Maison Callot Sœurs was opened in 1895 by four sisters: Marie Callot Gerber; Regina Callot Tennyson-Chantrell, and Joséphine Callot Crimont. Sœurs (sir) means “sisters” and I find it interesting that all of the sisters in the business were married, as married women of that era seem to have been typically restricted to adorning their own homes, rather than founding fashion houses. Perhaps their career-minded lives are explained by the fact that they had all been taught to sew by their mother, a lacemaker. Apart from that, they had no other formal training. Their initial designs utilized antique lace and ribbons to enhance blouses, but soon they started creating day and evening wear, which was such a resounding success that, by the turn of the century, they employed 600 workers.
In the early 1910s, their clothes were perfectly in tune with the vogue for Orientalism. Aside from their extravagant evening wear, they also continued to make pared-down versions for more conservative customers (often inspired by 18th-century dress), marrying the latest fashions with a timeless elegance.
They were among the first to use gold and silver lamé for dresses and their designs often featured exotic details – especially embroidery, the house’s speciality. Callot Sœurs were known for their crafsmanship and their attention to detail, and their rightfully set a high standard in the industry.
In the first decade of the new century, they were pioneers in devising comfortable dresses that were designed to be worn without a corset. Their preference for unobstructed garments (for which they often took inspiration from non-Western dress) made them fashion superstars in the 1920s when elite customers coveted their simple, yet exquisitely cut and draped sheath dresses. They often draped fabric directly on the body when creating patterns, and were promoters of bias cutting. Indeed, Madeleine Vionnet, the queen of the bias cut – who trained at Callot Sœurs – claimed that she owed her knowledge and success to the excellent and innovative instruction that she received while at the maison.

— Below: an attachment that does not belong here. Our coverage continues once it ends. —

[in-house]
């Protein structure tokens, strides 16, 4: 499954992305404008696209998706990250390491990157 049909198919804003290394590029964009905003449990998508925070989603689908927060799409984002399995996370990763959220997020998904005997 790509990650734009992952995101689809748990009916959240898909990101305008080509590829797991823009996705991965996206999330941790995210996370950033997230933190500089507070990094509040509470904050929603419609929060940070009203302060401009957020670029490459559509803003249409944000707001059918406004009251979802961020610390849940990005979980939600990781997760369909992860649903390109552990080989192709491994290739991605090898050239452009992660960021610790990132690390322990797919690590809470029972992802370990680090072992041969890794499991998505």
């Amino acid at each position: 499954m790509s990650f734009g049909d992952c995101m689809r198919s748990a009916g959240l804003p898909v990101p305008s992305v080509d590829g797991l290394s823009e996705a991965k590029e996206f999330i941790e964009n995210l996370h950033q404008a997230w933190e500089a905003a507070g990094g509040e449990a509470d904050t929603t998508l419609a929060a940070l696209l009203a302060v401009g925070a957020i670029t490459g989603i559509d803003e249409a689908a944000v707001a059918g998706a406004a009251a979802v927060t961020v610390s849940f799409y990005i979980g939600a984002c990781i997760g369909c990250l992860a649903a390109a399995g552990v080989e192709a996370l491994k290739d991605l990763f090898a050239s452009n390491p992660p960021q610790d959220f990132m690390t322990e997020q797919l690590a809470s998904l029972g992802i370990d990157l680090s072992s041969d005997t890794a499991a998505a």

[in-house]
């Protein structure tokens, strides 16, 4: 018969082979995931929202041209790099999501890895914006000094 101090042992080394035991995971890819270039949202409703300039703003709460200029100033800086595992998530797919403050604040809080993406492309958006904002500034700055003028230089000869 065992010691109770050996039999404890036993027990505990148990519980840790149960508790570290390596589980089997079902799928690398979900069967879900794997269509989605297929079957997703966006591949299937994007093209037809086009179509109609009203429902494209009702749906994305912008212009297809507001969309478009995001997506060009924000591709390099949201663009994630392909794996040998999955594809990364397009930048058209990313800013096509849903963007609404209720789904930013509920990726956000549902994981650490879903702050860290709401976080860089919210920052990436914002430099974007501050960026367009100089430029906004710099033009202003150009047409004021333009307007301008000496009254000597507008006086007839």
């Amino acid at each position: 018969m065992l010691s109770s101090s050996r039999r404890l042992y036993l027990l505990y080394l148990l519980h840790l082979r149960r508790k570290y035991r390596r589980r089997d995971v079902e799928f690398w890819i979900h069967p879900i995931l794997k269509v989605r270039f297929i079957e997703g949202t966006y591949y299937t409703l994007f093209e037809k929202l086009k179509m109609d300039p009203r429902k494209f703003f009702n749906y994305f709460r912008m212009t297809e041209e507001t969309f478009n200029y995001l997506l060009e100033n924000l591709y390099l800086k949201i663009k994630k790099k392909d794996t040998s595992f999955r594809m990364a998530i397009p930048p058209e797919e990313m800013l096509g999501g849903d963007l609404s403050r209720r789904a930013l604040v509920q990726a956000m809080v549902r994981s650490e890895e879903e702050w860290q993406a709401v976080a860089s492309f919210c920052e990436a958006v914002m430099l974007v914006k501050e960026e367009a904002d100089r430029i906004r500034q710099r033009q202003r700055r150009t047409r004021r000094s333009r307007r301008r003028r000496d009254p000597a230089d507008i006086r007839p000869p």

The house expanded and opened branches in Nice, Biarritz, Buenos Aires, and London, where it attracted the custom of royalty and society ladies. Aside from their richly decorated sheath evening dresses, they were especially known for their capes and capelets. In 1920 they created the manteau d’abbé (priest’s cloak), a short cape worn over coats and evening gowns that remained a fashion for nearly two decades.
During the first decade of the last century, their clothes were characterized by a tasteful palette of pastels, but by the 1920s they were using vivid Fauvist colors, often enhanced by the application of embroidery or beading. The sisters favored gold and silver thread and sequins, particularly on evening wear, because they caught and reflected the light when the wearer was dancing.
By 1926, the popularity of the house had started to wane because their intricate and expensive creations failed to compete with the sportswear promoted by Chanel and Poitou. The house was taken over by one of the sisters’ sons and in 1937 merged with Maison Calvet.